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Catholic Charities dedicates 75 new affordable housing units

The Sisters Haven includes 23 three-bedroom, 36 two-bedroom and 16 one-bedroom units. Catholic Charities hopes the complex will help solve homelessness in the Spokane area

SPOKANE, Wash. — Catholic Charities is dedicating 75 new units of permanent affordable housing for chronically homeless individuals and families in Spokane.

On Thursday morning, Catholic Charities celebrated the grand opening of The Sisters Haven. The new apartment complex is located in West Spokane, on the forested grounds on the former Holy Names convent, and provides residents with access to supportive services through the Catholic Charities Housing Social Services program and to an early childcare center.

The Sisters Haven includes 23 three-bedroom, 36 two-bedroom and 16 one-bedroom units. Every unit includes beds for each resident, a washer and dryer and a dishwasher. Residents can request other furniture items through Catholic Charities’ Furniture Bank.

“I am very excited that we can offer families the chance to get back on their feet in such a beautiful location,” said Catholic Charities Eastern Washington President & CEO Rob McCann.

Catholic Charities hopes the complex will help solve homelessness in the Spokane area in a few ways. The organization hopes to give families keys to a home, along with direct access to supportive resources.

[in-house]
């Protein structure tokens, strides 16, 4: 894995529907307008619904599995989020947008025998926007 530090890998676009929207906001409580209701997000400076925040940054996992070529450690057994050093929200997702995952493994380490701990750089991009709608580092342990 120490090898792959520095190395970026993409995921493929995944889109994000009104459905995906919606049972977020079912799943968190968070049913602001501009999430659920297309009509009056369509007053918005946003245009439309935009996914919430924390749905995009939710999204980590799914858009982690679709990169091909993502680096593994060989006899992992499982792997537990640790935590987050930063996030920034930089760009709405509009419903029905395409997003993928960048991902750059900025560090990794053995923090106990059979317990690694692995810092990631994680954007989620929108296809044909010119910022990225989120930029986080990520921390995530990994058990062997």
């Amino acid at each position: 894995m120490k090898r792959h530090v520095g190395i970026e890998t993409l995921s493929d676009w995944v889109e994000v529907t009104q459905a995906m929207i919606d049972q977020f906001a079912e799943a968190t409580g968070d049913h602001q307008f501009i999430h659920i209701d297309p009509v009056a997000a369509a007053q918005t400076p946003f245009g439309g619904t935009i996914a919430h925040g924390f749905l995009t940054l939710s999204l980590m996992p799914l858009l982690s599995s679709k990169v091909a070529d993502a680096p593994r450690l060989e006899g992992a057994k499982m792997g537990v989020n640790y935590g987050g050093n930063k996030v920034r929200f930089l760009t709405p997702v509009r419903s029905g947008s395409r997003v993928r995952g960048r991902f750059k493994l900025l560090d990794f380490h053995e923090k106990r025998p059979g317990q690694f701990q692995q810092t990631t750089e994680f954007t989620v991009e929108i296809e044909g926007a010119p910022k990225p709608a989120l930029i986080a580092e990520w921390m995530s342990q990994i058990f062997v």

An on-site case manager coordinates the supportive services, which include childcare, counseling and social activities.

"Housing is a critical piece of it. But also to provide wrap around services of health care behavioral health support, education, hopefully jos training so that people really have a way to move on with their lives and provide for their families," said Sister Donna Markham, President of Catholic Charities USA.

The Sisters Haven was funded through $14.3 million in tax credits rather than donated funds. It is named in gratitude to the legions of women religious who have dedicated vocations of care and prayer to the people of Eastern Washington.

Local groups have donated hygiene and cosmetic items, along with a few personal touches to make the apartments feel like home.

"You have done what a lot of people say is not possible. And it's done in a way that is sensitive, that helps people claim their dignity. And the places are so respectful and beautiful," said Sister Markham.